Interior of a London Coffee-house, 17th century | Source: wikipedia.org
On the social impact of coffeehouses
“Remember — until the mid-seventeenth century, most people in England were either slightly — or very — drunk all of the time. Drink London’s fetid river water at your own peril; most people wisely favoured watered-down ale or beer. The arrival of coffee, then, triggered a dawn of sobriety that laid the foundations for truly spectacular economic growth in the decades that followed as people thought clearly for the first time. The stock exchange, insurance industry, and auctioneering: all burst into life in 17th-century coffeehouses.”
A look inside a coffeehouse:
“As the image shows, customers sat around long communal tables strewn with every type of media imaginable listening in to each other’s conversations, interjecting whenever they pleased, and reflecting upon the newspapers. Talking to strangers, an alien concept in most coffee shops today, was actively encouraged.”
Change, openness and free exchange of information cause fear amongst the ruling class:
“Charles II, a longtime critic, tried to torpedo them by royal proclamation in 1675. Traditionally, informed political debate had been the preserve of the social elite. But in the coffeehouse it was anyone’s business — that is, anyone who could afford the measly one-penny entrance fee.”
… are some of the most interesting things that happened to the internet lately:
We are selling our product, NOT our users. We will never sell your personal data, content, feed, interests, clicks, or anything else to advertisers. We promise.
You own your content. App.net members always have full control of their data and the fundamental right to easily back-up, export, and delete ALL of their data, whenever they want.
Our financial incentives are aligned with members & developers. In this paid model, the more people that value our service highly enough to pay for it, the more money we make. Our financial incentives are entirely tied to successfully delivering a service you can depend on, not on holding our ecosystem hostage.
App.net employees spend 100% of their time improving our services for you, not advertisers. Rather than waste most of our engineering time coming up with new and exciting ways to sell your personal data to advertisers, 100% of our engineering and product team is focused on building the most innovative and reliable service we can.
“I want you, all of the gatekeepers, to become fans. I want you to become true enthusiasts like me. I want you to become thrill-seekers.
And if in the opportunities you give me, you try to cram all this wildness and risk-taking back in to the crappy mimeographic worksheet form of middle school, we’re just going to walk away. We’re not going to work together. No harm no foul. We can just walk away.
You know why we can do that now? Because of these. (Oswalt holds up an iPhone)
In my hand right now I’m holding more filmmaking technology than Orsen Welles had when he filmed Citizen Kane.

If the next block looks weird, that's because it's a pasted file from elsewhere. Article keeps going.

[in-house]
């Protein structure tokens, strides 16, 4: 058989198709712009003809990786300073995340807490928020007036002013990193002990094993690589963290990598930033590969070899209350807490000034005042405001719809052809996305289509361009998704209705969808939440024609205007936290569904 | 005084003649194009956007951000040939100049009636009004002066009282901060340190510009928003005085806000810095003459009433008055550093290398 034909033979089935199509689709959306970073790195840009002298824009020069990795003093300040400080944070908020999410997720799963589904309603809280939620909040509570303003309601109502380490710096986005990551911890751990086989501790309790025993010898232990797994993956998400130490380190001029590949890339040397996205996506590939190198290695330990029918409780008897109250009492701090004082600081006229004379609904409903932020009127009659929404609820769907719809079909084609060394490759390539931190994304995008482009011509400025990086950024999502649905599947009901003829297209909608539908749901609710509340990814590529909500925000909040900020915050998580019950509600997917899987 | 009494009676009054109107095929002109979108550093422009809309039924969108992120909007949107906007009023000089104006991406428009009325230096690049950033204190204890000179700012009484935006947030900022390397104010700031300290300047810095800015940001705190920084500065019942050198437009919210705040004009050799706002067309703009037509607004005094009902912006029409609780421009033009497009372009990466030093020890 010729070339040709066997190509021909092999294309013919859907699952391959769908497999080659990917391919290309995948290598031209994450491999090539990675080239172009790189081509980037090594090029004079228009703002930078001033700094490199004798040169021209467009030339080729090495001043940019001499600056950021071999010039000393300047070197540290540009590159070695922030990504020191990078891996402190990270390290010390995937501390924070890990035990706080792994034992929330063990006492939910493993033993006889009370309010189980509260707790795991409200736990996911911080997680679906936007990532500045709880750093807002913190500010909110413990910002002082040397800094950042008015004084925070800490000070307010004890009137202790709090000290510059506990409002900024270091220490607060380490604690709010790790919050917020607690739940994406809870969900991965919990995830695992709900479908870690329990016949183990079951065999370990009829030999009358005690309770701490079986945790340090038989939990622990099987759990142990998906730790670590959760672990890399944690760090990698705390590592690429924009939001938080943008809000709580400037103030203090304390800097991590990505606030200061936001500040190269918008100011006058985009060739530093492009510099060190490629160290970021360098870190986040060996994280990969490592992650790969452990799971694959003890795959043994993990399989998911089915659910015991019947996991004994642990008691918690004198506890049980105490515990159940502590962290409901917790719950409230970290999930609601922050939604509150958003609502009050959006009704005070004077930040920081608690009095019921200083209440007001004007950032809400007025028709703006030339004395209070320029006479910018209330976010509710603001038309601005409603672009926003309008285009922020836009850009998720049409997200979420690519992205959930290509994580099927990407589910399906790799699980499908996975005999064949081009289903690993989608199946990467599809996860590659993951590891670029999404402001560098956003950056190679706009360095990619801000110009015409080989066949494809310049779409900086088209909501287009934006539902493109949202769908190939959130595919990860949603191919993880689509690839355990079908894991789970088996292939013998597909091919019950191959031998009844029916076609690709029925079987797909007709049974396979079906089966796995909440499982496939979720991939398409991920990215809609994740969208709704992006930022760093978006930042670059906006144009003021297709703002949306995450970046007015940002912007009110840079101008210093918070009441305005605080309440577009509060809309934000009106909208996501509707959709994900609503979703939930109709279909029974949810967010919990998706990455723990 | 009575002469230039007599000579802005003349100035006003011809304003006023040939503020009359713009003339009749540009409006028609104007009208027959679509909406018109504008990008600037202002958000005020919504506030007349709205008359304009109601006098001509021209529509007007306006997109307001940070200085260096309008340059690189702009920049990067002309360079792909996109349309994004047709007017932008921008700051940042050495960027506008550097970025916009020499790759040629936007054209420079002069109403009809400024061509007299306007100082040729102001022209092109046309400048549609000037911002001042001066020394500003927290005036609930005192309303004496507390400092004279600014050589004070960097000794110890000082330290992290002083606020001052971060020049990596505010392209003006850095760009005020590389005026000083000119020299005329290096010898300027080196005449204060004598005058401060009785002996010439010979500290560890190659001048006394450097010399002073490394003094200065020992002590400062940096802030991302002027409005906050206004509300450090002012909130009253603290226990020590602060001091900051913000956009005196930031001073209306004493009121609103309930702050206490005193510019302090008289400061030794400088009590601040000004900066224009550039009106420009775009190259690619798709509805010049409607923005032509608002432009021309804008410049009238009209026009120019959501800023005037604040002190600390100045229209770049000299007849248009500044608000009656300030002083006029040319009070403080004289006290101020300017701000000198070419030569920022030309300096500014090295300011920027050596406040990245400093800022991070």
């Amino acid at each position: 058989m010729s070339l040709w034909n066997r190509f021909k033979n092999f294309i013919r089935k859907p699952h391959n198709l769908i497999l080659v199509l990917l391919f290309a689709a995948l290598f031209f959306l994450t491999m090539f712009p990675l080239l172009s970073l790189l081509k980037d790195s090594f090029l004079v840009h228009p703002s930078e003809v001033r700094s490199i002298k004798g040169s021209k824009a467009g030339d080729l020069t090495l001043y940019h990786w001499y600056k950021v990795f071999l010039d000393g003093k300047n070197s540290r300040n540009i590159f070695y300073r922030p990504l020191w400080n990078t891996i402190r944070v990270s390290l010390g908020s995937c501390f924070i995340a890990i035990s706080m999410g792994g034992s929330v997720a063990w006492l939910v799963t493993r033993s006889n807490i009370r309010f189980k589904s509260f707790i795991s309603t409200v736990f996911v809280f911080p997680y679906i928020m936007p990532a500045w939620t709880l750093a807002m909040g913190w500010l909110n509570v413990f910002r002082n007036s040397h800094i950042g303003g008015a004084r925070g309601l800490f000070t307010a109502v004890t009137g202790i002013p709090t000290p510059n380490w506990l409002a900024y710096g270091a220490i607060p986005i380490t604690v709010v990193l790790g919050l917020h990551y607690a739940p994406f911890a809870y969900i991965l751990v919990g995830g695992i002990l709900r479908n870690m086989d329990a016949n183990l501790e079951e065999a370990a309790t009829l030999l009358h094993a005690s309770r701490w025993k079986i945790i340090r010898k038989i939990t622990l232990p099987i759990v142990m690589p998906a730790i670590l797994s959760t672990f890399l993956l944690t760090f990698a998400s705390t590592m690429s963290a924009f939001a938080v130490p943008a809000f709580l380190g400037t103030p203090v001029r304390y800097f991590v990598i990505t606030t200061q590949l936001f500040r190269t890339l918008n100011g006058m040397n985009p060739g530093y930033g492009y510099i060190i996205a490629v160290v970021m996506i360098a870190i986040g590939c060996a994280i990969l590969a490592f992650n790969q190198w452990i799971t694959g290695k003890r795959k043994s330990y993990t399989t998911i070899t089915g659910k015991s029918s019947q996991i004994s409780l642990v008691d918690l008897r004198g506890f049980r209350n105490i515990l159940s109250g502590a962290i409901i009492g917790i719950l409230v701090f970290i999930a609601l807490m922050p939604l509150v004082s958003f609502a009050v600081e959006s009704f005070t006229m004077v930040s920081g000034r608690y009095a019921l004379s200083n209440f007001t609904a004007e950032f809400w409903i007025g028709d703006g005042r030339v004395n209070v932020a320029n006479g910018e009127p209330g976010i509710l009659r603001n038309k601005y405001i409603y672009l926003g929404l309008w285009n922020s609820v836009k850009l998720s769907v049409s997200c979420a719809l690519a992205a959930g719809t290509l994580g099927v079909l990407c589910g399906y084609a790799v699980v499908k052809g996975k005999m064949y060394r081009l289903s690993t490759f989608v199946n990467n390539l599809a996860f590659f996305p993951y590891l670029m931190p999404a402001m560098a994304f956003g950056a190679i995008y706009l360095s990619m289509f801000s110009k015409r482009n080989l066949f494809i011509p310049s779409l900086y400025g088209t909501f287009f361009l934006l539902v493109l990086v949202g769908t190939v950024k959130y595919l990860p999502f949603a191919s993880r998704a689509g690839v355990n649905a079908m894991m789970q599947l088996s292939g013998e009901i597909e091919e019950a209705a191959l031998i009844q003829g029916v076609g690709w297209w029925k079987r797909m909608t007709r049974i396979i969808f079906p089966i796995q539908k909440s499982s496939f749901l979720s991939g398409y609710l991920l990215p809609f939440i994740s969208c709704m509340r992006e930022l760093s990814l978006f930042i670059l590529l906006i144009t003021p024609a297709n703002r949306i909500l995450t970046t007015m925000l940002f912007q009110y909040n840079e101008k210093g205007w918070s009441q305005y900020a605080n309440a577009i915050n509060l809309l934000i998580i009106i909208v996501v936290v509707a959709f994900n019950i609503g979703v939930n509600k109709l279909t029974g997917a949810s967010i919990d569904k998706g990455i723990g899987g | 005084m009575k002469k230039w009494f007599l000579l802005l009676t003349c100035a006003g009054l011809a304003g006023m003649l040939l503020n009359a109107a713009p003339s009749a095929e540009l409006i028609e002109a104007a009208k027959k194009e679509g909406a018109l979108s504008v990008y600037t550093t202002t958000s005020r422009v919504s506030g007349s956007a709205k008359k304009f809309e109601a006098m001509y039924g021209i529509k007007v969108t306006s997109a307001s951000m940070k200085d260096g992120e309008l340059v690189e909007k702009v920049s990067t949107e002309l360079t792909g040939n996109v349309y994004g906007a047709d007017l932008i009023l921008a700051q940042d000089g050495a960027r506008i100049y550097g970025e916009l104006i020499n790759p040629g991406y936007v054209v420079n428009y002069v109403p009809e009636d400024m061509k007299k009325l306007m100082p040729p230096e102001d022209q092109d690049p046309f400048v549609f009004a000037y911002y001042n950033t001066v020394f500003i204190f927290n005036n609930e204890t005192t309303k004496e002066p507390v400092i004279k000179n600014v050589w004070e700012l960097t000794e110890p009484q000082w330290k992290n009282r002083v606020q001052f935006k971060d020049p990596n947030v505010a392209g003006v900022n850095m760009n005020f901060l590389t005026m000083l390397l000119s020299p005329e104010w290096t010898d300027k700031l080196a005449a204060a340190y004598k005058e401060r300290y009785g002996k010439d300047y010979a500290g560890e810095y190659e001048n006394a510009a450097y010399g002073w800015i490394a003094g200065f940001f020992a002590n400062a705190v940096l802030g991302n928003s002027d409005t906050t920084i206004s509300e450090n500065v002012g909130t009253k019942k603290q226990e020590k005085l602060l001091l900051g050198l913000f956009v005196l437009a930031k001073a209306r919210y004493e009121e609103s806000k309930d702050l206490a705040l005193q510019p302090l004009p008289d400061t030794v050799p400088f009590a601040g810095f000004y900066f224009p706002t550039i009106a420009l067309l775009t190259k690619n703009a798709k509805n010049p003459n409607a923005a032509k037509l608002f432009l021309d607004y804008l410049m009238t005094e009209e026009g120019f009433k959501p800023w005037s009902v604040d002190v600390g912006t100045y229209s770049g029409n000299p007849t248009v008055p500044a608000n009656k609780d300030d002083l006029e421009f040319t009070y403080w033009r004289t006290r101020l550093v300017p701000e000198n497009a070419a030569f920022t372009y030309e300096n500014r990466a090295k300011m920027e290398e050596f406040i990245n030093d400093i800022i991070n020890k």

I’m holding almost the same amount of cinematography, post-editing, sound editing, and broadcast capabilities as you have at your tv network.
In a couple of years it’s going to be fucking equal. I see what’s fucking coming. This isn’t a threat, this is an offer. We like to create. We’re the ones who love to make shit all the time. You’re the ones who like to discover it and patronize it support it and nurture it and broadcast it. Just get out of our way when we do it.”
- Excerpt from Patton Oswalt’s Keynote @ Montreal’s Just For Laughs 2012 (via thecomicscomic.com)
Our vision is to create a commercially sustainable, social enterprise that achieves its growth and profitability targets whilst operating within values based on community development and cohesion. Our intent is to offer an alternative food buying network, by connecting an urban community with the local farming community.
Colin Tudge’s Do-Lecture How we can get good food for everyone. “We need to learn from nature not ignore it. It has all the answers. We think the answer to our food problems is to have bigger farms. But the opposite is true.”
Colin provides us with some great design principles for ecosystems provied by mother nature:
Let’s be clear on the cause of these problems. It’s not really about wealthy people or executives. Our problems are not caused by evil masterminds who want to hurt us. Big companies are full of good people. People like us. Businesspeople just work hard to achieve whatever goals are defined by the system. Many CEOs may want to do good, but they can only do what the system allows. Blaming people distracts us from the big picture. Focus on the system. I believe our economic system is afflicted by a design flaw, and I believe we can fix it. … Collectively, we have a ridiculously large amount of money. If we organize our spending as a group, then our money becomes the biggest and most powerful carrot you could ever imagine, big enough to move even the most stubborn donkey.
We’re throwing out the well-worn assumptions about how applications are supposed to work, and are instead paying attention to the clever ways in which people have adapted software to fit their needs. These workarounds usually contain the seeds of a better solution.